No, I’m not talking about those of us who stay in the warm confines at Cataloochee, nursing Ninja porters, while the kids hit the slopes. These cold-weather wimps are ruby-throated hummingbirds. As most of you hummer-watchers know, our ruby-throats, basically the only nesting hummers in the eastern U.S., have generally all departed for warmer climes by the end of October. But are the times and maybe the climes changing?
My recent (Jan. 8-16) weekly installment of “This Week at Hilton Pond” titled “Winter Hummingbirds in the U.S. (Ruby-Throats & Global Warming)” raised some really interesting questions. This Week at Hilton Pond is a weekly e-newsletter produced by Hilton Pond Center for Piedmont Natural History’s executive director Bill Hilton Jr.
Hilton is no stranger to winter hummers. He has banded more than 80 winter hummers since 1991. I met Hilton back in 2002 when he came to the residence of Ted and Ann Kirby in Waynesville and banded a rufous hummingbird that had taken up residence — see www.smokymountainnews.com/issues/ 11_02/11_27_02/out_lola.html.
Hilton noted in the newsletter that despite all the vagrant hummers he had banded he had never banded a ruby-throated after Oct. 18 or before March 27. But according to Hilton’s account all of that changed this past December when he got a call from a friend from Buxton. This friend, who lives between the Atlantic Ocean and Pamlico Sound, reported that she had at least a half-dozen ruby-throated hummingbirds coming to feeders in her yard.
Hilton said they arrived in Buxton around 1:30 p.m. and that by 2 p.m. they had their first ruby-throat (a female) in the trap. In two days at Buxton, Hilton banded nine winter ruby-throats, seven (five females and two immature males) in his friend’s yard and two other females at an alternate site. Hilton noted that all the hummers were healthy and one was even going through its annual mid-winter molt.
Hilton, like any good scientist, is never more than a reflective moment away from “why” and/or “how.” And like any good scientist he would never posit one event as proof of anything, but keen anecdotal observations are the precursor of any hypothesis worth more study.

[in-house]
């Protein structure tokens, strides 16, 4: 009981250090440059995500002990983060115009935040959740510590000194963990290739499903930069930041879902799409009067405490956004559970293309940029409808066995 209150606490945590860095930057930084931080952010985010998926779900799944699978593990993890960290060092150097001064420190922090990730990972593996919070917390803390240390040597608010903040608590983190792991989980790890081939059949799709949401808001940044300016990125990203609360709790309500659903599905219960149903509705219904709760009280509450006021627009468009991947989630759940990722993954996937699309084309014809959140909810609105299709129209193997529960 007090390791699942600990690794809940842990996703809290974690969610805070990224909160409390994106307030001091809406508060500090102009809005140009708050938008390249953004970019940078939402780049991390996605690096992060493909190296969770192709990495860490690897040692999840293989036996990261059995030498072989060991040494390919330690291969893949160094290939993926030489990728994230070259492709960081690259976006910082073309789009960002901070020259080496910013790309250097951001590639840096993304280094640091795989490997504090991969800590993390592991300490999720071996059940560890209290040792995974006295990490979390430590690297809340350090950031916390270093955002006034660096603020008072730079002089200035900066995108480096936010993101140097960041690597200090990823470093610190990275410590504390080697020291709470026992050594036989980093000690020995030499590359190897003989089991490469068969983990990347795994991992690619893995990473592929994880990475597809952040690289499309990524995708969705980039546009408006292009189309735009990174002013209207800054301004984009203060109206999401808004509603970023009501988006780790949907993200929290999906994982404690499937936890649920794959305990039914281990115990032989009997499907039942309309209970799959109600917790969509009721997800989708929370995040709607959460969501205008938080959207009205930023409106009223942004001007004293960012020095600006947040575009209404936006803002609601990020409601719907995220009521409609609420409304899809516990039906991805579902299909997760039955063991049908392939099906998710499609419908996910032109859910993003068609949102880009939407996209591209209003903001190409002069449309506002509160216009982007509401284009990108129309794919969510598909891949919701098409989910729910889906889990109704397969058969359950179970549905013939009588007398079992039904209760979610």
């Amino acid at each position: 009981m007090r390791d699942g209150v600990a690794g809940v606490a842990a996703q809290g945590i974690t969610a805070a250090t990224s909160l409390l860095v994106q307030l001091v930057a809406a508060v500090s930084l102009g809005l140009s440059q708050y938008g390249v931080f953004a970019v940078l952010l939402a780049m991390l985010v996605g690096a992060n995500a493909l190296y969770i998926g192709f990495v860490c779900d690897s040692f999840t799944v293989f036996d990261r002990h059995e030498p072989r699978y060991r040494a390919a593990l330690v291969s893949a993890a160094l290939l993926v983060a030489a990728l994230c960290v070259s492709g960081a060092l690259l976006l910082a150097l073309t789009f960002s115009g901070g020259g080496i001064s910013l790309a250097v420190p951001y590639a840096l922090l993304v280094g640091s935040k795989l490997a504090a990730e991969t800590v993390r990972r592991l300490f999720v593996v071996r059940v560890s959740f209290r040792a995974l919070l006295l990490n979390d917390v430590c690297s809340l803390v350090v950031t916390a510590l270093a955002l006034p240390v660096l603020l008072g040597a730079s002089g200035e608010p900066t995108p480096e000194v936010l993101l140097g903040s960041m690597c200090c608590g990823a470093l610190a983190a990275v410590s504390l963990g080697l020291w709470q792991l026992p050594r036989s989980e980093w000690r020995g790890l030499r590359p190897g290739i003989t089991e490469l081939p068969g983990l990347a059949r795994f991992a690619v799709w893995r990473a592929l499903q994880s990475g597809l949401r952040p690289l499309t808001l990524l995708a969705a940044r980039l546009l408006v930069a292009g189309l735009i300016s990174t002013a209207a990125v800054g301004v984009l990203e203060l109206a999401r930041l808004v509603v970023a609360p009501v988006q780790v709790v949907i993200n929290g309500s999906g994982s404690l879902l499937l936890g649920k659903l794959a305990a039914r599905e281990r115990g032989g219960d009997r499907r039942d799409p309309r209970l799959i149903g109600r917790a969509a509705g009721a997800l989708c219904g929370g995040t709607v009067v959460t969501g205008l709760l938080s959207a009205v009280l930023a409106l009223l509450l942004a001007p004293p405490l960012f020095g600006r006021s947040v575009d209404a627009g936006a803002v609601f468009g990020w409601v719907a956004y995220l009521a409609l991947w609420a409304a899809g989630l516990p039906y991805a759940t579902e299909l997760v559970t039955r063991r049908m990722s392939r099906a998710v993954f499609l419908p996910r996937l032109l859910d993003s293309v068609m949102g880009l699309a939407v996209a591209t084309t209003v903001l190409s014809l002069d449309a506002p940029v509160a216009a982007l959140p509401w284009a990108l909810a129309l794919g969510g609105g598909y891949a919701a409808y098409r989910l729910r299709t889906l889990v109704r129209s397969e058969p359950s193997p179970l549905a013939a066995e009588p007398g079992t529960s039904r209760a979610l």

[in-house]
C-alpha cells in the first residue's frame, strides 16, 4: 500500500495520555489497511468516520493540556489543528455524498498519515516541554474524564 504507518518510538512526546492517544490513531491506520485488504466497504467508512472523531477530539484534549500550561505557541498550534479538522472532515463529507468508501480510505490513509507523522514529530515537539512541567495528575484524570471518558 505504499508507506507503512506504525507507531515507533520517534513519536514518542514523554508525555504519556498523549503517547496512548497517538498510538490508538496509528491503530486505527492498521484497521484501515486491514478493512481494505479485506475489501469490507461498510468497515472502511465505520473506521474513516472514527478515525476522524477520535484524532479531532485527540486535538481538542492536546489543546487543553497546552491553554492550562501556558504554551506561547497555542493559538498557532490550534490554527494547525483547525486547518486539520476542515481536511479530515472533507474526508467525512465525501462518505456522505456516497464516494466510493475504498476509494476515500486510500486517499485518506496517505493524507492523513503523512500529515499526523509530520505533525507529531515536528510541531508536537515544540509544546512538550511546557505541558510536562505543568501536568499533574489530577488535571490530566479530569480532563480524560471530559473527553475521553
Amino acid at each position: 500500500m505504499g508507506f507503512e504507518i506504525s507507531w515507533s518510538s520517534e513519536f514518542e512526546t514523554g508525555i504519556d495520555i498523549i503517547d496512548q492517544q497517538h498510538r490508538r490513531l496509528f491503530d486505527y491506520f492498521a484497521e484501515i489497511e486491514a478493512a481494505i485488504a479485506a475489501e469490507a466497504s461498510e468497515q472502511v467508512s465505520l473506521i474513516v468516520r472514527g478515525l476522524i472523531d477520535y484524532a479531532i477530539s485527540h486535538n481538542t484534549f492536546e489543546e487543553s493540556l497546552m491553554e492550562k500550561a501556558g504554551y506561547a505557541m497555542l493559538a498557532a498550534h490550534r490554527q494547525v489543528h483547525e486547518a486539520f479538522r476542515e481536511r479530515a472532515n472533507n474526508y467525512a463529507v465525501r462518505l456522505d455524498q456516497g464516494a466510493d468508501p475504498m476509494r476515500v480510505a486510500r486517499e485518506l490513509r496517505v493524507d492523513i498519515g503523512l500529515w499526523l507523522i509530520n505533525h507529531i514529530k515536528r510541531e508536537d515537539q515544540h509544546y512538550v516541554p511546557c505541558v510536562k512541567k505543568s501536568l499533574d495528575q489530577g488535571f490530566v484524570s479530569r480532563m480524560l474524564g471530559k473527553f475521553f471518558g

Hilton reflects that the warm Gulf Stream is only about 10 miles offshore of the Outer Banks and that it helps to moderate winter temps. But, “… even though the Gulf Stream has been this close for millennia there were NO reports of winter ruby-throats in North Carolina before about 1995 or so,” writes Hilton. He believes that ruby-throats on the Outer Banks may be benefiting from ever-so-slight increases in annual winter temperatures – gasp! “Climate change.”
Hilton writes, “… Mountaintop glaciers melting … polar ice fields shrinking … droughts worsening … severe storms increasing … ocean levels rising (and even affecting dunes and beaches at Cape Hatteras National Seashore) … and now “cold weather wimp” ruby-throated hummingbirds wintering where they never have before …” and wonders out loud, “… if – because of their recently acquired ability to survive WITHOUT migrating to the neotropics – ruby-throated hummingbirds are THE species that finally drives home the point that global warming is for real?”
To read Hilton’s entertaining narrative regarding the winter ruby-throats (along with his usual outstanding photography) and/or to learn more about Hilton Pond Center for Piedmont Natural History visit www.hiltonpond.org.